Dr. Mark Sinyor holding a sign he filled out for Canadian BFRB Support Network’s 2013 BFRB Awareness Week campaign. Photo by Sarah Robertson

There’s something amazing about finally finding a doctor who not only knows, but is well versed in your disorder. When I was younger, no one could identify my skin picking disorder, dermatillomania.

It might seem like a tiny thing, but when you have a mental health disorder controlling your entire life, not having someone with even a shred of knowledge is devastating. It can lead you to wanting to give up.

By the time Dr. Mark Sinyor at Sunnybrook Health Sciences Centre became a common name for me, I was already past the point of wanting or feeling like I needed traditional therapy. Peer support has been an amazing healer for me, and so when Dr. Sinyor stepped into the picture through the Canadian BFRB Support Network, I didn’t really need support in that way. Instead, I was enthralled by his wealth of knowledge because he was saying things that even the online community I’m a part of didn’t seem to know.

More importantly, he was saying things that made sense for a disorder that once seemed like utter nonsense.

On top of that, having someone who could get up in front of a room and speak about skin picking and other body-focused repetitive behaviours (BFRBs) was an incredible thing. Having someone that I can reach out to and have a conversation with if I need to is even better.

The internet is a wealth of knowledge, true, but there’s nothing like having someone in person who can share with you what they know.

Dr. Jon Grant speaking at Trichotillomania Learning Center's 2015 BFRB conference. Photo by Laura Barton
Dr. Jon Grant speaking at Trichotillomania Learning Center’s 2015 BFRB conference. Photo by Laura Barton

In April 2015 I got to meet another doctor studying BFRBs. His name is Dr. Jon Grant from the Department of Psychiatry and Behavioral Neuroscience at the University of Chicago and when I heard him speak, I was captivated. Another professional who knew things about the disorder that I never really knew things about. Another professional who I could look at for myself and hear speak in person. Another professional I could ask a question to and receive a response from.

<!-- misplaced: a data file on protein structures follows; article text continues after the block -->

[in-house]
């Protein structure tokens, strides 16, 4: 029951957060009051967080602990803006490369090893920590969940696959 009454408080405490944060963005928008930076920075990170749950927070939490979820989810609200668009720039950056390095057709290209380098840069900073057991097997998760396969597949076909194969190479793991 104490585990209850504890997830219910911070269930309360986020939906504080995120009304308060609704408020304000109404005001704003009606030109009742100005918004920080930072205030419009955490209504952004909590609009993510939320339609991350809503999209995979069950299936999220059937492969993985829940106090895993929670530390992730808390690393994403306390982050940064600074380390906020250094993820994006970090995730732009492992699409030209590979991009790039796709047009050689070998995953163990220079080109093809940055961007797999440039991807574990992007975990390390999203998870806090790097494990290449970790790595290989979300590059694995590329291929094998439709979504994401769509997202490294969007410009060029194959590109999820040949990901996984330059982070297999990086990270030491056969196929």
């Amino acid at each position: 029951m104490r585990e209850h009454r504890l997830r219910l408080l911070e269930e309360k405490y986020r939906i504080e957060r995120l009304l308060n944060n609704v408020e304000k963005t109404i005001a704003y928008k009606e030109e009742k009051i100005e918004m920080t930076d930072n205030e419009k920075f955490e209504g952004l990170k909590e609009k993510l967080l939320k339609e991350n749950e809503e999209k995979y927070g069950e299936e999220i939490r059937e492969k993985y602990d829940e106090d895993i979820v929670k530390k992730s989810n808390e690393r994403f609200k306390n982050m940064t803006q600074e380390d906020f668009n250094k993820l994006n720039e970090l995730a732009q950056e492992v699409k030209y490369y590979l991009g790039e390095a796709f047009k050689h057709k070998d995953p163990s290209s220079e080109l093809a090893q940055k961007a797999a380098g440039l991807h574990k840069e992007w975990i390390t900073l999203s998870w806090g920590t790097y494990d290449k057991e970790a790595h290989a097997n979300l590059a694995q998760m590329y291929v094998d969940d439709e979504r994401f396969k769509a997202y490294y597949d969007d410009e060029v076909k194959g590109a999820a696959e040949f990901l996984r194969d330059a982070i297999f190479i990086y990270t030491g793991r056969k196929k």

The big thing about both these wonderful men is that they don’t discount my disorder and actually have a lot of information on it. Dermatillomania’s sister disorder trichotillomania (hair pulling disorder) often gets the spotlight and is often what most professionals speak about. They’ll either use it as a blanket disorder to kind of cover all BFRBs or focus on trich exclusively, which is absolutely unfair on both counts. Sure, I can identify in some ways with trich, but there are so many differences setting my disorder apart and which calls for it to be treated as its own independent thing (which I also believe is the case for all BFRBs).

I guess what treatment for me has become is knowledge. Years ago, I wanted the kind of treatment that would tell me how to stop, or what childhood trauma happened that my mind turned to skin picking (just to make note, BFRBs are not caused by trauma, but I didn’t know that at the time). Now, that is not the case. It seems what I really needed all along was for the wealth of knowledge that people like Drs. Sinyor and Grant can provide. I’ve never liked science, but learning about what may or may not be the cause of BFRBs in the brain itself is fascinating to me and has given me answers I didn’t even know I was looking for. For me, knowledge has become my power in both conquering the stigma of my disorder and finding peace within myself in terms of dealing with it.

Although I was desperate for help as a child, I don’t know that I would have been able to process any of what I’ve learned so far, let alone know what to do with it even if I could. I feel like these encounters came at the right time in my life and for that, I am forever grateful.

About Laura Barton

Laura is a 25-year-old writer living in Ontario’s Niagara Region. Her passion for writing and personal journey with mental health issues has led her to become an advocate, a blogger for the Canadian BFRB Support Network and also to release her own book, Project Dermatillomania: The Stories Behind Our Scars. She struggled with depression and anxiety through university, but pulled through, receiving a BA in English Language and Literature from Brock University. She is currently pursuing a diploma in Journalism. You can follower her on Twitter and find her on LinkedIn.

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